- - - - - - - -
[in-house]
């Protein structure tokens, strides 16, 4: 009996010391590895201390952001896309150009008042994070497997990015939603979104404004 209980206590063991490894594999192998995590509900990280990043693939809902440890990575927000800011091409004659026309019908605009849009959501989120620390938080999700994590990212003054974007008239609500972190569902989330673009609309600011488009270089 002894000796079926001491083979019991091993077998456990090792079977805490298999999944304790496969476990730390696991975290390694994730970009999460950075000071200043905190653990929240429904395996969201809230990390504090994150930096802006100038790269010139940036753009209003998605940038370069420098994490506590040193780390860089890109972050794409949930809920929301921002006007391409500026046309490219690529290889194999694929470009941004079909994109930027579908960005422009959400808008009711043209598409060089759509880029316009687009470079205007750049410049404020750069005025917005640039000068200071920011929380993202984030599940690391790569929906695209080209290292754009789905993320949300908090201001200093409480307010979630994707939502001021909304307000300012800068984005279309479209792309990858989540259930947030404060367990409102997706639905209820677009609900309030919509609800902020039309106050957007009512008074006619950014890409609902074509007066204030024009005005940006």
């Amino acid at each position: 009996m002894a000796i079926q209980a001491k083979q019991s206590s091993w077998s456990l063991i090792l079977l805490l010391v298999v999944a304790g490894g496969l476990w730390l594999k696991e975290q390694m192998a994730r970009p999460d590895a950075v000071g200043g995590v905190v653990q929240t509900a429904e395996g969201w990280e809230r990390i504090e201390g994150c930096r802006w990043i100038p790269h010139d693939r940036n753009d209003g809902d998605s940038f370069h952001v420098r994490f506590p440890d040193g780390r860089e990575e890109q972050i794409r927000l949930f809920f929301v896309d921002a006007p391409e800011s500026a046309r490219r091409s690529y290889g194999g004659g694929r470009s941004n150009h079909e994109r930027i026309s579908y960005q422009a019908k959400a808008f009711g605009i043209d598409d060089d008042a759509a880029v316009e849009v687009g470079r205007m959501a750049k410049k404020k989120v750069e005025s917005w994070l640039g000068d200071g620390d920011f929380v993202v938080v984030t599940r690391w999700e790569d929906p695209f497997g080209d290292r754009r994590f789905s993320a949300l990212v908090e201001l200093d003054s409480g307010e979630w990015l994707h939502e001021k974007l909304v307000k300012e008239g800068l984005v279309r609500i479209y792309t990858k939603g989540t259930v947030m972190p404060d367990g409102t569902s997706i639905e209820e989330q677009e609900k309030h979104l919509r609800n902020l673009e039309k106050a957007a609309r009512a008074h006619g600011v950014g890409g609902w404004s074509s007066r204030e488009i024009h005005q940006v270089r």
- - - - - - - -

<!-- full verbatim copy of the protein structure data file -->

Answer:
[in-house]
């Protein structure tokens, strides 16, 4: 009996010391590895201390952001896309150009008042994070497997990015939603979104404004 209980206590063991490894594999192998995590509900990280990043693939809902440890990575927000800011091409004659026309019908605009849009959501989120620390938080999700994590990212003054974007008239609500972190569902989330673009609309600011488009270089 002894000796079926001491083979019991091993077998456990090792079977805490298999999944304790496969476990730390696991975290390694994730970009999460950075000071200043905190653990929240429904395996969201809230990390504090994150930096802006100038790269010139940036753009209003998605940038370069420098994490506590040193780390860089890109972050794409949930809920929301921002006007391409500026046309490219690529290889194999694929470009941004079909994109930027579908960005422009959400808008009711043209598409060089759509880029316009687009470079205007750049410049404020750069005025917005640039000068200071920011929380993202984030599940690391790569929906695209080209290292754009789905993320949300908090201001200093409480307010979630994707939502001021909304307000300012800068984005279309479209792309990858989540259930947030404060367990409102997706639905209820677009609900309030919509609800902020039309106050957007009512008074006619950014890409609902074509007066204030024009005005940006």
């Amino acid at each position: 009996m002894a000796i079926q209980a001491k083979q019991s206590s091993w077998s456990l063991i090792l079977l805490l010391v298999v999944a304790g490894g496969l476990w730390l594999k696991e975290q390694m192998a994730r970009p999460d590895a950075v000071g200043g995590v905190v653990q929240t509900a429904e395996g969201w990280e809230r990390i504090e201390g994150c930096r802006w990043i100038p790269h010139d693939r940036n753009d209003g809902d998605s940038f370069h952001v420098r994490f506590p440890d040193g780390r860089e990575e890109q972050i794409r927000l949930f809920f929301v896309d921002a006007p391409e800011s500026a046309r490219r091409s690529y290889g194999g004659g694929r470009s941004n150009h079909e994109r930027i026309s579908y960005q422009a019908k959400a808008f009711g605009i043209d598409d060089d008042a759509a880029v316009e849009v687009g470079r205007m959501a750049k410049k404020k989120v750069e005025s917005w994070l640039g000068d200071g620390d920011f929380v993202v938080v984030t599940r690391w999700e790569d929906p695209f497997g080209d290292r754009r994590f789905s993320a949300l990212v908090e201001l200093d003054s409480g307010e979630w990015l994707h939502e001021k974007l909304v307000k300012e008239g800068l984005v279309r609500i479209y792309t990858k939603g989540t259930v947030m972190p404060d367990g409102t569902s997706i639905e209820e989330q677009e609900k309030h979104l919509r609800n902020l673009e039309k106050a957007a609309r009512a008074h006619g600011v950014g890409g609902w404004s074509s007066r204030e488009i024009h005005q940006v270089r």